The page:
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Put in early at Dean's Cove and enjoyed the sunrise while heading farther South than I've run all Summer.  Set up on the West side near the Boy Scout Camp and started trolling North.   Trying some new things, dypsy with a dodger and fly along with an inline board towing a stick bait.  Third line was a rigger at 60 and added a cheater. 

Has there been a recent release of landlocks down there?  Skippies were a nuisance hitting the rigger constantly for the first half of the 3 hour troll.

Could not get anything else going so swapped out the dodger for a mountain dew flasher and a stout Laker grabbed it down about 85 over 120.  Put the board away and ran 500 copper down the chute with a white flasher fly combo and could hardly keep it set before another Laker on it.  Pretty consistent that as zig zag from 100-200 fow the action tended to be at 140.   Kept 2 for an ERabbit style fish fry tomorrow night and let 3 more go, all were easily 7 pounds and up.    Never could get anything bigger than a Skippy off the rigger. A beautiful morning on the water but it started to heat up by 10 so called it a day.

MVIMG_20180916_065348.jpg

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The Atlantic juveniles have long been an issue for me on both Seneca and Cayuga. I can't stand dragging them around and both dwindling their potential contribution to the population while negating the potential of my presentation.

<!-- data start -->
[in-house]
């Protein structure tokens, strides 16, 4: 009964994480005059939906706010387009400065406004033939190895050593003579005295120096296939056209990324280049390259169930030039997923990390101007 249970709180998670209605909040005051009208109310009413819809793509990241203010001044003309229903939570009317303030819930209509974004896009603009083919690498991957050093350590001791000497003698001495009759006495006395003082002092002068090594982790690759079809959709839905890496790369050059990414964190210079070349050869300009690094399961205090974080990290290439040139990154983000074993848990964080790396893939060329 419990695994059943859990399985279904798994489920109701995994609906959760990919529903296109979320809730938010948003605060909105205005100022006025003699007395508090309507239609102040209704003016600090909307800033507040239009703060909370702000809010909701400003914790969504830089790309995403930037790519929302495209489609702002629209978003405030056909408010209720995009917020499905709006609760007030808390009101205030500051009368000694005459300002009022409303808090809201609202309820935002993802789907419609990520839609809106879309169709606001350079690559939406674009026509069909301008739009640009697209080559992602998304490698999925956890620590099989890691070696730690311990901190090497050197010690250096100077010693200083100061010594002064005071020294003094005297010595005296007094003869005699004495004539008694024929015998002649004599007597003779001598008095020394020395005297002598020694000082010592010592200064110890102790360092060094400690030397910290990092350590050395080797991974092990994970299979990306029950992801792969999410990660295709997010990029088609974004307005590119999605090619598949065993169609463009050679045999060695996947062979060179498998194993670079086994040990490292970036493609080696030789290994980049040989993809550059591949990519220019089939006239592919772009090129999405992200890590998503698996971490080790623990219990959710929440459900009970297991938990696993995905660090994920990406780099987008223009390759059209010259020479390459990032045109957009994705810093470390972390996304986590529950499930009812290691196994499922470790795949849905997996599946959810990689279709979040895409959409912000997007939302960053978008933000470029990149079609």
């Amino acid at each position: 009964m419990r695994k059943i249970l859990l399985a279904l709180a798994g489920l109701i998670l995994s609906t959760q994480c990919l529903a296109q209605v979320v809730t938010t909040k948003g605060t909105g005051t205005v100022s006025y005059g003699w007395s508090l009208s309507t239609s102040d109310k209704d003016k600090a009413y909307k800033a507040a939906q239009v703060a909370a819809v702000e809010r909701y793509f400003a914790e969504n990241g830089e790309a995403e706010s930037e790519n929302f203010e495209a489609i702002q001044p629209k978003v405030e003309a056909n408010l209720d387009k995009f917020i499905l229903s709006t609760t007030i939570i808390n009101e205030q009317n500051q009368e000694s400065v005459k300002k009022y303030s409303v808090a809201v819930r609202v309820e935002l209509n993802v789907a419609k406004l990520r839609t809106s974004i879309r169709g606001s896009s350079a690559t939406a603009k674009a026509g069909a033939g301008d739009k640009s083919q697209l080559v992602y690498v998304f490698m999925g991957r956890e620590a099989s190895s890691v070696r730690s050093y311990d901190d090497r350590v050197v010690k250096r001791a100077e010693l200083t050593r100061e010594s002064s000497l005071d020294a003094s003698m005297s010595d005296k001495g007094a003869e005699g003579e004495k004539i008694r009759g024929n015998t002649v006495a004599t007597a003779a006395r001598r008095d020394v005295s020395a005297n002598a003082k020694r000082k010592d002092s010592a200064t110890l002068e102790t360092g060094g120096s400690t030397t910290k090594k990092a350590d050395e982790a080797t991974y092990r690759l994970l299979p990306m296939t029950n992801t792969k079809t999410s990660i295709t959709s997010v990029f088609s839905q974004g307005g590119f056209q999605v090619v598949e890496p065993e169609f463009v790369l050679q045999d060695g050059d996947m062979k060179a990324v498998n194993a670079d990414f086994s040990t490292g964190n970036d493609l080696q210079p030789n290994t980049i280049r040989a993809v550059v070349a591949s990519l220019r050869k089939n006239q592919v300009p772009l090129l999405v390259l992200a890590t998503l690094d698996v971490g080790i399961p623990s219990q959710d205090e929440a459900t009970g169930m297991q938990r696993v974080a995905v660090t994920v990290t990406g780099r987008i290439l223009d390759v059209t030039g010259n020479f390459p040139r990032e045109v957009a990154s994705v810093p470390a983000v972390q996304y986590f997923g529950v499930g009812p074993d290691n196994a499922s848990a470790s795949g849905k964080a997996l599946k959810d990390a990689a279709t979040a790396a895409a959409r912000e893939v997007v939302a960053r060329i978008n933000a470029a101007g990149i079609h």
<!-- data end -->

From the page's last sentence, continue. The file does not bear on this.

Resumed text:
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Agreed.  Half I dealt with were easy pickings for the gulls.  It did make me wonder if the rigger was quiet since a little one or two would be riding along for some time before I would notice a little twitch on the rod tip and check it. 

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A trick I learned from a charter captain on Skaneateles to help determine if a skippy was dragging: half hitch a rubber band onto the fishing line, hook the rubber band onto the blacks release. Makes it easier to see the tip bouncing when dragging small ones.


Sent from my iPad using Lake Ontario United

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27 minutes ago, rusty1034 said:

A trick I learned from a charter captain on Skaneateles to help determine if a skippy was dragging: half hitch a rubber band onto the fishing line, hook the rubber band onto the blacks release. Makes it easier to see the tip bouncing when dragging small ones.


Sent from my iPad using Lake Ontario United

yeah, I have tried it, and it does work if you stay attentive… just such a pita

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